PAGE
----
Is the ugliness of stuff here a function of a lack of money, or is it merely a practical aesthetic?

I’m now, again, hearing a dog pain-whine coming from S___’s — not sure what’s going on there.

And back to housing — I thought yesterday at 5, while burning papers, … that [my grandparents] never really had that much money. They’ve always just scraped by. They had a farm, yes, but they have often/mostly (always?) done things on the cheap — like Papa’s machine shed built from scraps, mismatching metal, etc. — or this upstairs on the house, built from plywood removed from a restaurant demolition. Not that these ways are wrong, but then Papa also doesn’t maintain things well — partly because he’s old, partly because he’s got no money, and partly because it’s probably just his nature. … I’ve heard [my grandma] say, at times, and not so often lately, that she wants the farm to look nice. I recall her making a point years ago about mowing up to the buildings, not having grassy edges everywhere. But, I mean, is the ugliness of stuff here a function of a lack of money, or is it merely a practical aesthetic (a non-aesthetic?) that doesn’t care what stuff looks like so long as it holds together? (the engineer mindset, though even some engineers are move into neatness)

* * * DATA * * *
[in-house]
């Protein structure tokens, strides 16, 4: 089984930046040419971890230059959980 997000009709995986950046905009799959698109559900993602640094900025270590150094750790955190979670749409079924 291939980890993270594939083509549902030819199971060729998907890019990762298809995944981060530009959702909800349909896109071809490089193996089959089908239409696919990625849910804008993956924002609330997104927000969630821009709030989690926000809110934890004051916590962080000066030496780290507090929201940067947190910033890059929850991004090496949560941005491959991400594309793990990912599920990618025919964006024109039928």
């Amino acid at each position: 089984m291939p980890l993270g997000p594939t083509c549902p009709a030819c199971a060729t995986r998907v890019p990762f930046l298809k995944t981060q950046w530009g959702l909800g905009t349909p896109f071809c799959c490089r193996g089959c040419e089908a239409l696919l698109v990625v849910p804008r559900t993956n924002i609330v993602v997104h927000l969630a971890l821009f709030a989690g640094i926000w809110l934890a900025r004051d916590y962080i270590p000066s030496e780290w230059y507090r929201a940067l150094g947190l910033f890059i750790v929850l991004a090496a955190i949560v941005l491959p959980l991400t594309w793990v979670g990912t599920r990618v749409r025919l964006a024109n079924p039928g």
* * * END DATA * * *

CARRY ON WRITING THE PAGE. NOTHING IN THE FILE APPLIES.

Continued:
[From journal of Sat., 28 May 2011, J141, pages 67-68]

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